Gap between sail and mast

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There is a possible theoretical advantage to having a gap between the mainsail and the mast.  The turbulent air just aft of the mast could be sucked through the gap and dissipated, leaving improved flow over the sail.  I thought I'd try it and see.

In order to keep the luff a controlled distance from the mast, some sort of fitting is needed to "space" the sail.  I took some 8 mm plastic balls and milled and drilled them to obtain the required "spacer".  The intended layout is sketched on the right, and the photo below shows the arrangement on one of my mainsails.

In principle, any method of attachment of mainsail to mast could be used, but a jackline or piece of wire at the luff gives the least amount of space to bridge between the method of attachment and the mast.  An over-size luff ring is needed to pass through the plastic ball and capture the jackline.

I tried the rig at a regional event, and wasn't disappointed.  I wasn't exactly thrilled either, of course, since I actually couldn't tell the difference!  I'm reasonably confident the boat did not sail any slower, and found that I could easily sail as high or higher than I usually can.  I'll leave it on, and see what other conditions reveal.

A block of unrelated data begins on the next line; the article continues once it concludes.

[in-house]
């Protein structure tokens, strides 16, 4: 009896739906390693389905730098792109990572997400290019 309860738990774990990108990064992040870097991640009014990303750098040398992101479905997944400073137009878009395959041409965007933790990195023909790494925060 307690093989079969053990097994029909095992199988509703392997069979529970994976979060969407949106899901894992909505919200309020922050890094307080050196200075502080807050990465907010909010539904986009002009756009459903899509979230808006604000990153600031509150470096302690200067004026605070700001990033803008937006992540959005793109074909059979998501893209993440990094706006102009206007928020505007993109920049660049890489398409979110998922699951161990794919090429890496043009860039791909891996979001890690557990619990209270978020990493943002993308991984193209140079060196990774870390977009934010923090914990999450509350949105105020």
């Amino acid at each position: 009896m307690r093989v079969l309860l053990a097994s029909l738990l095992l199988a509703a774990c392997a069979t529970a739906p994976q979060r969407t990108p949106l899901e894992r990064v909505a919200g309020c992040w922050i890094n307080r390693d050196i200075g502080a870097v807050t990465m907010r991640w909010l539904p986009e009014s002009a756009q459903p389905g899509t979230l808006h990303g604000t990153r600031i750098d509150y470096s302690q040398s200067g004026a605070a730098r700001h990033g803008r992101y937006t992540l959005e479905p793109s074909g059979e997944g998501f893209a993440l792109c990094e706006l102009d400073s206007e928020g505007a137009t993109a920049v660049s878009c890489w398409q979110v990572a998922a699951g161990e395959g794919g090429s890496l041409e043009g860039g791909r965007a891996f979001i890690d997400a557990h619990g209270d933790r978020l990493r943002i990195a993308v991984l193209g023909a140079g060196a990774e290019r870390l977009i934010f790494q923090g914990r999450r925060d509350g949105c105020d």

Update:  I've tried a variety of luff gaps in the wind tunnel, and am waiting for the final data analysis to be completed.  In the interim, I've used a larger gap, about one mast diameter, on my No.1 rig, as illustrated here.  The wind tunnel tests seemed to show a slight advantage for such a gap, certainly for winds towards the top of the rig.

Update 2:  Peter Huttemeier writes: "I promised you an update regarding 'string theory'. Noticing umpteen caveats in my highly unscientific observations it seemed to me that it [a gap between the mast and the sail] doesn't hurt performance in lower wind speeds, but that there may have been an upwind performance increase in high A-rig; and boat speed upwind in B-rig was superb! I haven't yet tried my C rig. This would support your earlier findings in the wind-tunnel I believe."


2011 Lester Gilbert